Novel chemistry induced by ultashort laser pulses

August 13, 1999

Berlin, Germany; 06/08/99 -- In the last decades, few scientific fields have advanced so dramatically and contributed so much to transforming our everyday life as the science of solid surfaces, crucial, for example for the semiconductor and catalysis industries. However, when it comes to an understanding of the ultrafast temporal evolution of surface processes, insights are just starting to emerge. This knowledge of the time-scales and pathways of energy transfer between the surface and the reactants is essential to understand how and why surface reactions occur.

This is exactly where researchers in the group of Gerhard Ertl at the Fritz Haber Institute of the Max Planck Society in Berlin have succeeded ('SCIENCE', Aug. 13). Using ultrashort laser pulses, they were able to 'switch on' an important model surface reaction (which does not occur by heating the surface: a novel reaction pathway is thus opened with the laser). They also unraveled the ultrafast speeds and mechanisms of energy flow for this reaction, the catalytic oxidation of carbon monoxide to form carbon dioxide on transition metal (ruthenium) surfaces: This prototype surface reaction is of interest from a technological point of view, as the key reaction in automotive exhaust catalysis, and also from a fundamental point of view, being a model reaction for understanding heterogeneous catalysis.

To be able to investigate the ultrafast time evolution of the reaction, femtosecond (fs) laser pulses are employed (these are a controlled sequence of well-defined flashes of light, each lasting only 100 fs = 1*10E-13 s; for comparison, in this time span light (travelling at 300.000 km/s) only traverses 30 um, roughly the diameter of a human hair). After the first of these pulses initiates the reaction, its ultrafast time evolution can be monitored using the subsequent pulses, which take 'snapshots' of the reaction as it evolves on the surface.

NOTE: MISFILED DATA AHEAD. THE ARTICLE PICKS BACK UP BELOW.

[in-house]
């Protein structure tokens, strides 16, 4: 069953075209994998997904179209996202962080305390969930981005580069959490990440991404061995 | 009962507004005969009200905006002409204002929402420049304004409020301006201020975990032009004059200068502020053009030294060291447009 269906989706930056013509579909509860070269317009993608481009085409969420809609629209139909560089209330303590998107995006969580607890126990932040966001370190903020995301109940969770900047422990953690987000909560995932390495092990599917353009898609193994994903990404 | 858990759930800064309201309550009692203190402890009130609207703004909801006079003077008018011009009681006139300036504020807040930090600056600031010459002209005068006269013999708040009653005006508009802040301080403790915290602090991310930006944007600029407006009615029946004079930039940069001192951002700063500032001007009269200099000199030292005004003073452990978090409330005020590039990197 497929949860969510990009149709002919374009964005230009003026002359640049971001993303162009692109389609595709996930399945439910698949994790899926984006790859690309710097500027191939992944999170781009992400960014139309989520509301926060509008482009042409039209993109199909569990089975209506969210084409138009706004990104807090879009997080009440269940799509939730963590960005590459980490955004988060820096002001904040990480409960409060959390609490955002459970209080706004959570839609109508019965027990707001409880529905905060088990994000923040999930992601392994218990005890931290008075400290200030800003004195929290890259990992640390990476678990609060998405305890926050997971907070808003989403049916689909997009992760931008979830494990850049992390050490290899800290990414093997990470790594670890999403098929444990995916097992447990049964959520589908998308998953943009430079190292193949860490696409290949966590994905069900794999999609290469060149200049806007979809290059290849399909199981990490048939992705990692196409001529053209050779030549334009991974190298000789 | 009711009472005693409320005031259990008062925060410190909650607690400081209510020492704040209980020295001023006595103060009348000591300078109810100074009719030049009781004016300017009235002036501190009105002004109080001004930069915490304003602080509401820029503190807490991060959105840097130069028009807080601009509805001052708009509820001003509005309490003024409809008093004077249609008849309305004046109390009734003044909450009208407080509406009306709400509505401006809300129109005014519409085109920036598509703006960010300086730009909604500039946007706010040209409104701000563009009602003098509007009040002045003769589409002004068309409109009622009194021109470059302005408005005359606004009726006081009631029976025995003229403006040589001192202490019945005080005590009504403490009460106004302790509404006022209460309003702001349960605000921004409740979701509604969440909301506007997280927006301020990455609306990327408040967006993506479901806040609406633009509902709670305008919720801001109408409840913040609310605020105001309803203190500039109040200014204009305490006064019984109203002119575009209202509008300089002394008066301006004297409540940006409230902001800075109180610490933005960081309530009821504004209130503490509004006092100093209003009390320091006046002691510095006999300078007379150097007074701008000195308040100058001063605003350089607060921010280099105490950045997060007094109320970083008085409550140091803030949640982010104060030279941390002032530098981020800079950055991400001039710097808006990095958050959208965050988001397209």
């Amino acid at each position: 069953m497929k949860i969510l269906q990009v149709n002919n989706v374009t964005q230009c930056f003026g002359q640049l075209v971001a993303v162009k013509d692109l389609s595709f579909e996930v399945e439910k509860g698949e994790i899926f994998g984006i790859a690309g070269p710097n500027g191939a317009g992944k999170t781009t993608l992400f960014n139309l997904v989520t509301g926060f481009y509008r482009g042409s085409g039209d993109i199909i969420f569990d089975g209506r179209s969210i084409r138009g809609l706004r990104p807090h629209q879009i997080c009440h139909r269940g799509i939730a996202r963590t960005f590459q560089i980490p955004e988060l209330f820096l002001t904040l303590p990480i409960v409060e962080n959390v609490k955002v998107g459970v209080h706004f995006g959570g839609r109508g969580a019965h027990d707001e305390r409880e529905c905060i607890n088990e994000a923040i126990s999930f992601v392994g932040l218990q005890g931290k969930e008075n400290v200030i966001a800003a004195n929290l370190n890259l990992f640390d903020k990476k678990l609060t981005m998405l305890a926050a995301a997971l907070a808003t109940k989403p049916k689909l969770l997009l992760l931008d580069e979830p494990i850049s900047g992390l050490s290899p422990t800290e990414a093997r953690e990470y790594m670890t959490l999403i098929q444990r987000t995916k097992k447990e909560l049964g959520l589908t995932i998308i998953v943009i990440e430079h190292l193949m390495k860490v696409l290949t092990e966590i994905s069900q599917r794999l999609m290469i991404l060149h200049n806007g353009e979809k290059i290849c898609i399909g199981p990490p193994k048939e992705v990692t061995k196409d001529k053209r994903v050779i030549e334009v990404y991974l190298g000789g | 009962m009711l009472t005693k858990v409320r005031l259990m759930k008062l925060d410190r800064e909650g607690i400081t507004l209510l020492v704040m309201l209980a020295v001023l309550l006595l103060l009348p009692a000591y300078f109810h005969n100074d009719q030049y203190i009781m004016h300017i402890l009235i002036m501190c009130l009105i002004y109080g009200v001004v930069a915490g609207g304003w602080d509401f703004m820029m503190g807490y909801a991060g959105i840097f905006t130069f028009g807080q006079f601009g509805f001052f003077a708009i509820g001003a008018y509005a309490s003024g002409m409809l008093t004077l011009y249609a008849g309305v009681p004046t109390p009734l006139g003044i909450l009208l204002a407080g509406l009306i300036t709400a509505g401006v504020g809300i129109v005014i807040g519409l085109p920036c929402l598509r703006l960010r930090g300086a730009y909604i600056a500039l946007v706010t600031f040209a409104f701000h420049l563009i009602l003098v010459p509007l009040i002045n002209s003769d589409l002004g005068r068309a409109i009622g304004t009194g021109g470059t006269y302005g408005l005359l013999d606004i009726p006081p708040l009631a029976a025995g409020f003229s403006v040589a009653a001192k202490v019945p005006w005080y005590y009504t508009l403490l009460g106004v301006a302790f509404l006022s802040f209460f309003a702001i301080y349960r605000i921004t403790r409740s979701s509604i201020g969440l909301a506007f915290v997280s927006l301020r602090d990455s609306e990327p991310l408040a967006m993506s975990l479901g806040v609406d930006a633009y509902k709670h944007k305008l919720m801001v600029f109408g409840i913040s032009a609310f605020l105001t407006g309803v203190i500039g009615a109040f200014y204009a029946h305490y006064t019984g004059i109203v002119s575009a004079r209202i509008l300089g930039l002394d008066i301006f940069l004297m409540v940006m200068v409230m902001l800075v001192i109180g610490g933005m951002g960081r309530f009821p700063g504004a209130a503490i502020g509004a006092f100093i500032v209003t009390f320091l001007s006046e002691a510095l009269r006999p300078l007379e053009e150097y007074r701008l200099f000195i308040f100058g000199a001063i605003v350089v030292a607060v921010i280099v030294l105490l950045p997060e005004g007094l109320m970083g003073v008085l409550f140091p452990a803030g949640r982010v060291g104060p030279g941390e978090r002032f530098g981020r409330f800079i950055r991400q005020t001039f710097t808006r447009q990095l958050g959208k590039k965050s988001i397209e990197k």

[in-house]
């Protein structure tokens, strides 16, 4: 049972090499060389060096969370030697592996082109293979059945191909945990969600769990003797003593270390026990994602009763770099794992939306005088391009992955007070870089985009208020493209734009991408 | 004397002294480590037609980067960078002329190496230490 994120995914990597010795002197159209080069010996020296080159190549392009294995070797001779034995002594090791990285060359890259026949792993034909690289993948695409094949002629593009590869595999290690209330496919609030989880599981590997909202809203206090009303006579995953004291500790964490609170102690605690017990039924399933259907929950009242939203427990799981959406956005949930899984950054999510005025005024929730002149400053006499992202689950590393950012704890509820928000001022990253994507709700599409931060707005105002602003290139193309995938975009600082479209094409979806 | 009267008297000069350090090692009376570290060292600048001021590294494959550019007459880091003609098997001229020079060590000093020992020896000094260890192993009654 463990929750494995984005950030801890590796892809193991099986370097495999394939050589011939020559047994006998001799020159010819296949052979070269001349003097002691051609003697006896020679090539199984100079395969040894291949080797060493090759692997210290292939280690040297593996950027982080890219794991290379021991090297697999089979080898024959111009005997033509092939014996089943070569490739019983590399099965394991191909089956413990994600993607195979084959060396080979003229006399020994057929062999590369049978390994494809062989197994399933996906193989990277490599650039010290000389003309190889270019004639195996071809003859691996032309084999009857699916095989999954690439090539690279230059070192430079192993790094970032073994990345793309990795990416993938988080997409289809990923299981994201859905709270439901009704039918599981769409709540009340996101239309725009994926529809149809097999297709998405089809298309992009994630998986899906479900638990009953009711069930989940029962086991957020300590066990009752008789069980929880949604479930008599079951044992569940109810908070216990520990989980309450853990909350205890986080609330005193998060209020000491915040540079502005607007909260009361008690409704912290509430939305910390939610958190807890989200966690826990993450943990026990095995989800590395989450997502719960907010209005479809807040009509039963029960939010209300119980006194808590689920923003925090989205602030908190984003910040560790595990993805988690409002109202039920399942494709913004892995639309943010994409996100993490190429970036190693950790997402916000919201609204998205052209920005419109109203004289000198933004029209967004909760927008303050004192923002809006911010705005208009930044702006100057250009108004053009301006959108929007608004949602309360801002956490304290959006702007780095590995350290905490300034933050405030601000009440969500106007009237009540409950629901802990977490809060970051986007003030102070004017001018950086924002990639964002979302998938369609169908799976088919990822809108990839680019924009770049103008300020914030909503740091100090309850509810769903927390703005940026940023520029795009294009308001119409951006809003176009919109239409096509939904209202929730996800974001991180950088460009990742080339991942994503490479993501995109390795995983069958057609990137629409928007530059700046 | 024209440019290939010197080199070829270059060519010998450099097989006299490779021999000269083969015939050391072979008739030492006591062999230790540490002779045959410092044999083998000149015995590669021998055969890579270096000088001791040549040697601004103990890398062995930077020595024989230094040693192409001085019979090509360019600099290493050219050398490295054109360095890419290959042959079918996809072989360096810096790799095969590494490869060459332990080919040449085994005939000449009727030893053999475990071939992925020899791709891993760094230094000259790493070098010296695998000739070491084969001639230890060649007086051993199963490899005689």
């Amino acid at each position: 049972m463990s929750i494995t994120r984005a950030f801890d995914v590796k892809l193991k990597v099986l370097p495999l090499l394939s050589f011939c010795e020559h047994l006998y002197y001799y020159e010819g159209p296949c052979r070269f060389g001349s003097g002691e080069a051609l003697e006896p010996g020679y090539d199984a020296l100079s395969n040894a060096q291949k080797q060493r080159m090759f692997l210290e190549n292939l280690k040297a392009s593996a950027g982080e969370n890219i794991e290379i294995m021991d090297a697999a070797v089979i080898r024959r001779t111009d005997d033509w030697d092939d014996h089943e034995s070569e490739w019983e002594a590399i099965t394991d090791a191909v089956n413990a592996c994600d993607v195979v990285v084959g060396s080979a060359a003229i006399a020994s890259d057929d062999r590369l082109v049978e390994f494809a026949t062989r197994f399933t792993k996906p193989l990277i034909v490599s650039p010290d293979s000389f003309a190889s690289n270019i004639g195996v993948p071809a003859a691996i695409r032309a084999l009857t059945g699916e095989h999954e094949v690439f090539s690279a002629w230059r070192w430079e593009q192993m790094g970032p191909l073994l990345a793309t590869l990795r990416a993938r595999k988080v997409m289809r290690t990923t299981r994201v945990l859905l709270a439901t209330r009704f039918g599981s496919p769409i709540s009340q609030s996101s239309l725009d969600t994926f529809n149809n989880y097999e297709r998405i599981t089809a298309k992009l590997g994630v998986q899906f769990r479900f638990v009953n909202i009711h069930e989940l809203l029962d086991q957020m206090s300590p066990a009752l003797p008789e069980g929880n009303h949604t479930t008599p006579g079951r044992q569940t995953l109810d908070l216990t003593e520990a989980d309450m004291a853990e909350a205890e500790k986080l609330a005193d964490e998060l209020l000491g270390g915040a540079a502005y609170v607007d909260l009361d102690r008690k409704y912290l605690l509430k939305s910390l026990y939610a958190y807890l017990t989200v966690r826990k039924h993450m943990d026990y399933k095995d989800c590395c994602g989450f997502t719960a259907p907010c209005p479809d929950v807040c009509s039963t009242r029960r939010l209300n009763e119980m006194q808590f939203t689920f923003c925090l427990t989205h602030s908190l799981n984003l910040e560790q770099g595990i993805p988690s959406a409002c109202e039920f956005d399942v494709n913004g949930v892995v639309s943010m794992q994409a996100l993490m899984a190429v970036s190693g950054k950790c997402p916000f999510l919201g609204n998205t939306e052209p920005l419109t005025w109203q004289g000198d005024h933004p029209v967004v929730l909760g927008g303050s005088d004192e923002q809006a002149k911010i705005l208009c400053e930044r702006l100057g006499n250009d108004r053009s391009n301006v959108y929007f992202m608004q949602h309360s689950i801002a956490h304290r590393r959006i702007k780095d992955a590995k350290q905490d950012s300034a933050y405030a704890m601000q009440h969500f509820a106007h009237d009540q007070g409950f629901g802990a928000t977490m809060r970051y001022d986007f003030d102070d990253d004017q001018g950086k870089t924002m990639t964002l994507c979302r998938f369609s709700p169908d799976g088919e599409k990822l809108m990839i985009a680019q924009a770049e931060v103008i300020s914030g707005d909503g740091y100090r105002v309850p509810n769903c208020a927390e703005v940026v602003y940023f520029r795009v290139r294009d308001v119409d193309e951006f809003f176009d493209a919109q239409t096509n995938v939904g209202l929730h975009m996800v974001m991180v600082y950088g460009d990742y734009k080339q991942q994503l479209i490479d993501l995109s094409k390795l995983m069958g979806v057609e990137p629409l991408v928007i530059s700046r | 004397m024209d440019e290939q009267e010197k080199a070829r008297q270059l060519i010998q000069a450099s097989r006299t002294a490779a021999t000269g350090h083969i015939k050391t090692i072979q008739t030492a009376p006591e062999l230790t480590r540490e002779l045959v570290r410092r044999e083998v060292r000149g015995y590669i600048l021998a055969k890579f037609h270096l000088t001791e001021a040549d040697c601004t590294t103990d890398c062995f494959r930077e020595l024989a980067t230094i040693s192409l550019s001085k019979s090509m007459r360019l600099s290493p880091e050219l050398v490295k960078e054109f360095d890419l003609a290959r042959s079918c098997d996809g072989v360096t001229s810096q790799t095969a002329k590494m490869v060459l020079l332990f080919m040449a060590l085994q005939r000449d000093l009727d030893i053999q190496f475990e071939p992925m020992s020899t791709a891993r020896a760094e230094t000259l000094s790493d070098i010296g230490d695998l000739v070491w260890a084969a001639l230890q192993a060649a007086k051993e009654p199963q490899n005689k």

The laser pulses are absorbed by the metal, which can be represented by two heat reservoirs: One consists of the metal electrons, the other of the vibrations of the metal atoms (also called lattice vibrations). Only the first reservoir, the metal electrons, initially absorbs the laser energy, thereby becoming very hot (several thousands of degrees Kelvin above the metal's melting point). However, it takes only about 2 picoseconds (twenty times the laser pulse duration) until the electrons and the lattice vibrations have the same (much lower) temperature again. The energy transfer from the two heat reservoirs to reactants on the surface determines how and why a chemical reaction occurs. During the extremely short time of different temperatures the researchers were able to determine whether the metal electrons or the lattice vibrations initiate the reaction.

In contrast to the excitation by a laser pulse, during conventional thermal heating (a classical picture for this would be a flame), the temperatures of the metal electrons and the lattice vibrations are always equal, so that there is no way of distinguishing which reservoir provides the energy to induce the reaction. When the ruthenium surface with CO and O is conventionally heated, no reaction between O and CO, i.e. no oxidation of CO molecules takes place. Instead the CO molecules are found to leave the surface at acertain temperature; the more strongly bound O atoms do not desorb (as depicted to the left in the animation).

Remarkably, by exciting the same surface with ultrashort laser pulses, the reaction between O and CO to CO2 does take place: The energy from the excited hot electrons is transferred into the oxygen-metal bond. The strong bond is weakened so much that the oxidation reaction with the neighboring CO molecule becomes possible and CO2 is formed and leaves the surface (as depicted on the right in the animation). Additionally, also desorption of CO molecules occurs, as in the case of conventional heating. Therefore the oxidation reaction has to compete with the desorption (when all CO has desorbed, none is left to be oxidized). It is by the ultrafast heating of the electrons using laser pulses and their very rapid energy transfer (on a 500 fs time-scale) into the oxygen-metal bond, that the desorption process can be outpaced (the desorption is much slower, because here the energy comes from the lattice vibrations, which have to be heated by the electrons first). Hence, novel chemistry comes into play: With the laser pulse, the system is rapidly steered into reactive regions that are normally inaccesible.